In The Parking Lot Movie, attendant Tyler Magill and his co-workers — most of them artists or anthropologists — describe doing nightly metaphysical battle with arrogant trust-fund babies and rowdy frat boys.

Jon-Philip Sheridan

Fun, Games And Anger

The attendants have a lot of time to think. They talk about culture and sociology, often quite thoughtfully. They read; write; play music, dominoes and "flip cone" — kind of like ring toss with traffic cones. One takes tickets while dancing in boots and an earflap cap. Another parades around with traffic cones on his legs, arms and head.

"I didn't know what to expect," says filmmaker Eckman. "I'd just show up, and usually something would happen. They might start building a little addition to the booth, and it wasn't just because I was there. That's what they did on a day-to-day basis anyway."

But the easygoing vibe can change quickly when patrons behave badly. The Parking Lot Movie shows drivers trying to negotiate fees, refusing to pay, or simply racing past the gate — often with an attendant in hot pursuit, intent on collecting the fee or exacting revenge.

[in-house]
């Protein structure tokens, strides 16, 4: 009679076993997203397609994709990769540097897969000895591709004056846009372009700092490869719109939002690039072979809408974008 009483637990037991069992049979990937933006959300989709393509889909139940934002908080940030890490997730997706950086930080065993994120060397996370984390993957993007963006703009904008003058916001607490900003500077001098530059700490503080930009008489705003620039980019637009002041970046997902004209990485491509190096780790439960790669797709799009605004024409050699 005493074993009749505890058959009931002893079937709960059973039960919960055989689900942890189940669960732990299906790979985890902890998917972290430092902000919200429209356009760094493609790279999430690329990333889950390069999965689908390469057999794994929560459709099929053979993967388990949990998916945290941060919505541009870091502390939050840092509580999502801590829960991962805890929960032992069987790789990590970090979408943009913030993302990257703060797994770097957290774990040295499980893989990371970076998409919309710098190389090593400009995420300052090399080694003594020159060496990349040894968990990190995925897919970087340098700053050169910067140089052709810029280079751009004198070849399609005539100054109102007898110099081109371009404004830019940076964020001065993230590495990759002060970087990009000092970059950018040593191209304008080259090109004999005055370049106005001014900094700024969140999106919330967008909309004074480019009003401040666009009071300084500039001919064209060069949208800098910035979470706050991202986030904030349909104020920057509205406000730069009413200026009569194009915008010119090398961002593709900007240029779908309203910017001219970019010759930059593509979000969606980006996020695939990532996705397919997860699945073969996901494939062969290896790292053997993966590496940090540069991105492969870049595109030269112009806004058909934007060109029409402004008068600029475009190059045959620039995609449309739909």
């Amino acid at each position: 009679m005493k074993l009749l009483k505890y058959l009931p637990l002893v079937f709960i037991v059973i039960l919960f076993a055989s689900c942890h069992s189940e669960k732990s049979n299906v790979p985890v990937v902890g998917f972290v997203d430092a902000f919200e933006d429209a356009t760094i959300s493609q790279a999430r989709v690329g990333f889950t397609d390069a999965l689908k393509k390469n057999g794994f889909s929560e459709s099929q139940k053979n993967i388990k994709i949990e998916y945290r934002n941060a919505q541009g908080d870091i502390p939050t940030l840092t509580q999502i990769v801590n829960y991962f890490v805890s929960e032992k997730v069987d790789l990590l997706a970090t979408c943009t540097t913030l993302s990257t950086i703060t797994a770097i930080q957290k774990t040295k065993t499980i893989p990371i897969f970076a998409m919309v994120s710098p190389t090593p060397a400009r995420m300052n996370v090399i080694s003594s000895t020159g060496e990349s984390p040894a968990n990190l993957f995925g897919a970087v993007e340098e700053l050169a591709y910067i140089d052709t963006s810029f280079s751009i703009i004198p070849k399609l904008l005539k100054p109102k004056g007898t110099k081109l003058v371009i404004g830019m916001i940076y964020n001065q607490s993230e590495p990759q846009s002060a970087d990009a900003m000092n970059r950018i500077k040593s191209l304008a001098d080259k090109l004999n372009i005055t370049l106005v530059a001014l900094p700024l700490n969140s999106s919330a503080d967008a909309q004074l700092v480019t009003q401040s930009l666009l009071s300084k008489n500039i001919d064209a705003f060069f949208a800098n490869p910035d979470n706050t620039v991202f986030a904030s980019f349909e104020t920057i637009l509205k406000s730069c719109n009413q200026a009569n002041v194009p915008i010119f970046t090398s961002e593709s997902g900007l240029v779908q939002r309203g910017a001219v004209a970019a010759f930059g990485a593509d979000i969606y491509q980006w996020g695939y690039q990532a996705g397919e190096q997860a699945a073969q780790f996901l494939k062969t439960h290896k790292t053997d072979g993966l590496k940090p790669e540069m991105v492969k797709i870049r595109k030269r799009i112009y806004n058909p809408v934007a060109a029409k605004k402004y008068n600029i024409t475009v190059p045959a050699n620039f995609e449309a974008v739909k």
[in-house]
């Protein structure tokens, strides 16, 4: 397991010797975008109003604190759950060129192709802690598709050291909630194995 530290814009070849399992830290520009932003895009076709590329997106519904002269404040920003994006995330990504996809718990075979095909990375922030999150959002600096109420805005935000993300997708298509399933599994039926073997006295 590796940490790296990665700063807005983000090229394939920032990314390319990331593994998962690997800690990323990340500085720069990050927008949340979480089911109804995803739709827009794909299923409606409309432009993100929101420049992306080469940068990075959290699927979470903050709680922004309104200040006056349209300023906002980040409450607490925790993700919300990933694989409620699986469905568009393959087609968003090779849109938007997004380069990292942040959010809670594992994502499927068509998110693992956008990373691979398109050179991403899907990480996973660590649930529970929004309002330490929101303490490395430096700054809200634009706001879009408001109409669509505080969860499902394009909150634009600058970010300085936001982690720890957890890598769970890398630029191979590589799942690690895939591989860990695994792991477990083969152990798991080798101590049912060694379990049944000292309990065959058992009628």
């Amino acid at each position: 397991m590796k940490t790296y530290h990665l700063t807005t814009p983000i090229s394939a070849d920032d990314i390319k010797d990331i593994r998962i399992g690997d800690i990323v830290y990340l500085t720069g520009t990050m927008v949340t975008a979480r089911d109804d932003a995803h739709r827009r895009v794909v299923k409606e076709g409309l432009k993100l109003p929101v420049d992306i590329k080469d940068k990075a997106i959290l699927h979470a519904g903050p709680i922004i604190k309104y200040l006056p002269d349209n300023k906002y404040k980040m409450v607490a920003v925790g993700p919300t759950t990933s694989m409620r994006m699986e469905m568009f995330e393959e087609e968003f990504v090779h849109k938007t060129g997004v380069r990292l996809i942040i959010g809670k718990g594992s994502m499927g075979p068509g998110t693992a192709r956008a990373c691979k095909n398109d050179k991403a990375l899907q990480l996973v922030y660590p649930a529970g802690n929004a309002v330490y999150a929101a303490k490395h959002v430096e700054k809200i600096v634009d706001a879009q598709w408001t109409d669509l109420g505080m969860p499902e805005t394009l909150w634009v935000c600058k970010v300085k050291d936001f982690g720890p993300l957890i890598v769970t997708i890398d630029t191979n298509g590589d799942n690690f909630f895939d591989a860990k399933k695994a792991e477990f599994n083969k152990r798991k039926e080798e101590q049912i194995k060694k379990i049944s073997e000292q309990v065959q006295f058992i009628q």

"I hawked the wrench," Harper Hellems remembers in the film. "It hit and blew the mirror up, almost like a pistol shot had hit it. And no doubt the car belonged to Mommy or Daddy, and they were going to have some 'splaining to do in the morning."

The boss does not approve. At 51, Farina feels it's better to let it slide. But he's never fired anyone for mouthing off. Because at the Corner Parking Lot, the customer isn't always right.